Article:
Miss Dahl’s Voluptuous Delights: Recipes for Every Season, Mood and Appetite, Sophie Dahl. Is there a more stunning cook than the blond glamazon model-turned food writer (and granddaughter of Roald Dahl)? Miss Dahl tells all in a most delightful fashion: Her second word was “crunch—muddled baby speak for fudge” and her book is as much a cheeky family memoir as it is a cookbook. Tasty, mostly healthy recipes include Chicken Soup with Chickpeas (cinnamon, ginger, turmeric and cumin); Monkfish with Saffron Sauce; and Turmeric Tofu with Cherry Tomato Quinoa Pilaf. Gorgeous photos, including many of the author.
The Meaning of Tea: A Tea-Inspired Journey, Scott Chamberlin Hoyt with commentary by Phil Cousineau. Here’s the scenario: Pharmaceutical heir chucks it all and sets out on a journey to discover the place of tea drinking in our fast-paced, attention-deficit society. Hoyt visits tea plantations in India, takes part in a traditional tea ceremony in Morocco, discovers a close-knit community of tea drinkers in South Dakota. His quest also takes him to Japan, France, England and China. Bonus: A beautifully photographed documentary of his travels on DVD.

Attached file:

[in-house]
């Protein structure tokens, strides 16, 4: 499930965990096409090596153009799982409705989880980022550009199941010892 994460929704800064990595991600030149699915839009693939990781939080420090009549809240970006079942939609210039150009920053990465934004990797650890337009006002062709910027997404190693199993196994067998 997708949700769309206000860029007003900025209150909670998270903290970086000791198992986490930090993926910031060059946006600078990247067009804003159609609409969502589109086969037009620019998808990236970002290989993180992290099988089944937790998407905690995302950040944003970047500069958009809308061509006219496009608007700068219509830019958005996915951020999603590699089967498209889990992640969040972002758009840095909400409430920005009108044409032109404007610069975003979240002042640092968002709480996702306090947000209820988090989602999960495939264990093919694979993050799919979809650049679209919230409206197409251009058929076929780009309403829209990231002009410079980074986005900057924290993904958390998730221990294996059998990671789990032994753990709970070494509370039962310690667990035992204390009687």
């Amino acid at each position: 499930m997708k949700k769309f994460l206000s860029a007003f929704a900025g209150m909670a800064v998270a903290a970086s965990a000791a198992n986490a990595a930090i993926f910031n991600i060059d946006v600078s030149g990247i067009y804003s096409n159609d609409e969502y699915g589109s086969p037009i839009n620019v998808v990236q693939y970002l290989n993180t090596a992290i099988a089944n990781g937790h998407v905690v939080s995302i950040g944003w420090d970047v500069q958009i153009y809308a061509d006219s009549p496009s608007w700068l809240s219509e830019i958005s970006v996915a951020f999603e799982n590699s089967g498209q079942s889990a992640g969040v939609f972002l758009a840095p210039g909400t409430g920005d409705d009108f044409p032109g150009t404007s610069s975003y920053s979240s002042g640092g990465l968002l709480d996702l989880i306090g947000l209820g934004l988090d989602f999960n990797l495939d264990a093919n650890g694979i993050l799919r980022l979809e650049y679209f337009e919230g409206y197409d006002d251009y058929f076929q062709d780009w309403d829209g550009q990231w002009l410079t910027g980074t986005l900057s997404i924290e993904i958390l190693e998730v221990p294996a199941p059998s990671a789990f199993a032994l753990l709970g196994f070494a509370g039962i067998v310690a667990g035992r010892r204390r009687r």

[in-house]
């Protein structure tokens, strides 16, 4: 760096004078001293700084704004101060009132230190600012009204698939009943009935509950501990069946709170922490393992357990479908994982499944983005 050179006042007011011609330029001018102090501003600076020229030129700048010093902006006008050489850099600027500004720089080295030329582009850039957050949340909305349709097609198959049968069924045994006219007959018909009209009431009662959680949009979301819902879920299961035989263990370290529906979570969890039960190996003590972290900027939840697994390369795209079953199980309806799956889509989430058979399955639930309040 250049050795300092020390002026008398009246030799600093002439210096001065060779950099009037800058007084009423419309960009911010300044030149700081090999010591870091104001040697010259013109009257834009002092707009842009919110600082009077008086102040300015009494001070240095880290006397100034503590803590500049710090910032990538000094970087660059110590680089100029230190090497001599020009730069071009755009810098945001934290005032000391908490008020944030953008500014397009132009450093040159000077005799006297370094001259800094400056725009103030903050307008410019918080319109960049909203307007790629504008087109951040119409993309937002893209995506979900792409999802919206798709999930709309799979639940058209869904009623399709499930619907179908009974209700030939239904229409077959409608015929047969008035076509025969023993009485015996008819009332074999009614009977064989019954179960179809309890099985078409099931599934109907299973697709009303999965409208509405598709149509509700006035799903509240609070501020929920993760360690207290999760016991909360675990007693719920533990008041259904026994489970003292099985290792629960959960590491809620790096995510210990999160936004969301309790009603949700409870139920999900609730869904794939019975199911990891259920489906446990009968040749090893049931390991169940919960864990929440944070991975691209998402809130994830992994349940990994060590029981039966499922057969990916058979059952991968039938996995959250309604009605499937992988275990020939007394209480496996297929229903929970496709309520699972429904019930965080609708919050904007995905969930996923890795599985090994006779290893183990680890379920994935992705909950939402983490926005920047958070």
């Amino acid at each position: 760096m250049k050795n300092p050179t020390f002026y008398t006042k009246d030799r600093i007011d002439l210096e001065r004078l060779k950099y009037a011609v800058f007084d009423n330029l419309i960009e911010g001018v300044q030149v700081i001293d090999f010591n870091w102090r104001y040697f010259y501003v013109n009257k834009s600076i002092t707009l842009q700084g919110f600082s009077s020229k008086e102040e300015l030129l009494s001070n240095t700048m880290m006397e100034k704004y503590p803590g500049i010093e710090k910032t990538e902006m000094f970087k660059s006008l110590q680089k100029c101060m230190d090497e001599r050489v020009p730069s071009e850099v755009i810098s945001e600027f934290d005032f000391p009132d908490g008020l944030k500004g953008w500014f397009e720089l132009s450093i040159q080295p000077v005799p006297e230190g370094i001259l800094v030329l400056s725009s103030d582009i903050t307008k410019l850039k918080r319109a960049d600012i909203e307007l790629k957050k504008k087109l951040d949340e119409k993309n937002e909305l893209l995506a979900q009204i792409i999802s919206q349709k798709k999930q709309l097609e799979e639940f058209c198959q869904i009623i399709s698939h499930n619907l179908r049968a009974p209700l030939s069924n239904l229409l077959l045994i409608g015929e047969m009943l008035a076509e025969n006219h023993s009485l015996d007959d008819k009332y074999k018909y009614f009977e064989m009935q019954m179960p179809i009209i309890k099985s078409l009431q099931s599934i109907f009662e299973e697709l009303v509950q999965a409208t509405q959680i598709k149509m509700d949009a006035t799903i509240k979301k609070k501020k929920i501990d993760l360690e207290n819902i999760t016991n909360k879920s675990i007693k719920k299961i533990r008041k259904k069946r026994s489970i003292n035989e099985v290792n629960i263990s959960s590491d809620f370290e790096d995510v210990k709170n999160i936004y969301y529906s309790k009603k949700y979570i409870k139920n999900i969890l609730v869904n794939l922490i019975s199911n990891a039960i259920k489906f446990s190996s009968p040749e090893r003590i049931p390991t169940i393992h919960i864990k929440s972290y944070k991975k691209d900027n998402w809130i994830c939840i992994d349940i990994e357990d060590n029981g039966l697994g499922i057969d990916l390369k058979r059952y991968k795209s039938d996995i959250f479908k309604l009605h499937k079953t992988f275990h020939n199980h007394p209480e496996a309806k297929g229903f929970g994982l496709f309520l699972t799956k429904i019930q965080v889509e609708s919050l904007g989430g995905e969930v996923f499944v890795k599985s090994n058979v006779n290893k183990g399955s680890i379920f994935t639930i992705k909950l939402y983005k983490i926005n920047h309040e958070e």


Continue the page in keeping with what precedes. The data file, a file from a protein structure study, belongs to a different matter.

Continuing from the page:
The Joy of Mixology, Gary Regan. A nifty classification system aimed at unleashing your inner “cocktailian bartender.” Every mixed drink you’ve ever heard of (and some you haven’t) is put into one of 26 families. The Sour family, for instance, includes the Daiquiri, the Lemon Drop, the Tea Tini and 17 more ; once you understand the basic principle—“a base liquor, lime or lemon juice, and a non-alcoholic sweetening agent”—you can invent your own poison. Audrey Saunders, “Libation Goddess” of the Pegu Club, and other luminaries consulted on the book.
Jerry Thomas’ Bartenders Guide: How to Mix Drinks or The Bon Vivant’s Companion. The cover of this 1862 gem says it all: “Receipts for Mixing All Kinds of Punch, Egg Nog, Juleps, Smashs, Cobblers, Cocktails, Sangarees, Mules, Toddies, Slips, Sours, Flips and 200 Other Fancy Drinks.” The contents were scanned from an original edition, ink blots and all, in the Radcliffe College Library via Google. Don’t miss recipes for making your own cordials, crèmes, eaux, elixirs, syrups and brandies.